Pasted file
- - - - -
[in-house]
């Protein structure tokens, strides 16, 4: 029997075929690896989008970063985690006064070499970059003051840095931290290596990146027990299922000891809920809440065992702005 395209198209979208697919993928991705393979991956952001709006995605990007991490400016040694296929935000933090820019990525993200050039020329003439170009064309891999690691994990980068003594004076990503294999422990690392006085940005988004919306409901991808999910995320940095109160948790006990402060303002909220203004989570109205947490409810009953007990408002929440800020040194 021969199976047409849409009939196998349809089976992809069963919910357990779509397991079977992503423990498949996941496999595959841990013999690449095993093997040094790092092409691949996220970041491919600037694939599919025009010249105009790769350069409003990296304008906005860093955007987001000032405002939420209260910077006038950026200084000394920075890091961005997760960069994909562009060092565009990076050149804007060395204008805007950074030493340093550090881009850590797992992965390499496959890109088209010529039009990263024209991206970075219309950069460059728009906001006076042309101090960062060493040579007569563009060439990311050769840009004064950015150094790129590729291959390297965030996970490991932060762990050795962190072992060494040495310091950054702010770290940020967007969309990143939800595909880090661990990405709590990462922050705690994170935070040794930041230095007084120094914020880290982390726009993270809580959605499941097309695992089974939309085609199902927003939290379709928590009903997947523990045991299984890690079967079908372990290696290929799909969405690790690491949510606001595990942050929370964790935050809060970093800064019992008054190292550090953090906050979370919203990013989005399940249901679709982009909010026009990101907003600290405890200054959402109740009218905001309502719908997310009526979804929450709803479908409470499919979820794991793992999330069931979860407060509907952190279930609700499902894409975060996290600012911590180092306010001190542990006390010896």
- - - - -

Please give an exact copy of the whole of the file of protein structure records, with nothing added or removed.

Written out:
[in-house]
């Protein structure tokens, strides 16, 4: 029997075929690896989008970063985690006064070499970059003051840095931290290596990146027990299922000891809920809440065992702005 395209198209979208697919993928991705393979991956952001709006995605990007991490400016040694296929935000933090820019990525993200050039020329003439170009064309891999690691994990980068003594004076990503294999422990690392006085940005988004919306409901991808999910995320940095109160948790006990402060303002909220203004989570109205947490409810009953007990408002929440800020040194 021969199976047409849409009939196998349809089976992809069963919910357990779509397991079977992503423990498949996941496999595959841990013999690449095993093997040094790092092409691949996220970041491919600037694939599919025009010249105009790769350069409003990296304008906005860093955007987001000032405002939420209260910077006038950026200084000394920075890091961005997760960069994909562009060092565009990076050149804007060395204008805007950074030493340093550090881009850590797992992965390499496959890109088209010529039009990263024209991206970075219309950069460059728009906001006076042309101090960062060493040579007569563009060439990311050769840009004064950015150094790129590729291959390297965030996970490991932060762990050795962190072992060494040495310091950054702010770290940020967007969309990143939800595909880090661990990405709590990462922050705690994170935070040794930041230095007084120094914020880290982390726009993270809580959605499941097309695992089974939309085609199902927003939290379709928590009903997947523990045991299984890690079967079908372990290696290929799909969405690790690491949510606001595990942050929370964790935050809060970093800064019992008054190292550090953090906050979370919203990013989005399940249901679709982009909010026009990101907003600290405890200054959402109740009218905001309502719908997310009526979804929450709803479908409470499919979820794991793992999330069931979860407060509907952190279930609700499902894409975060996290600012911590180092306010001190542990006390010896």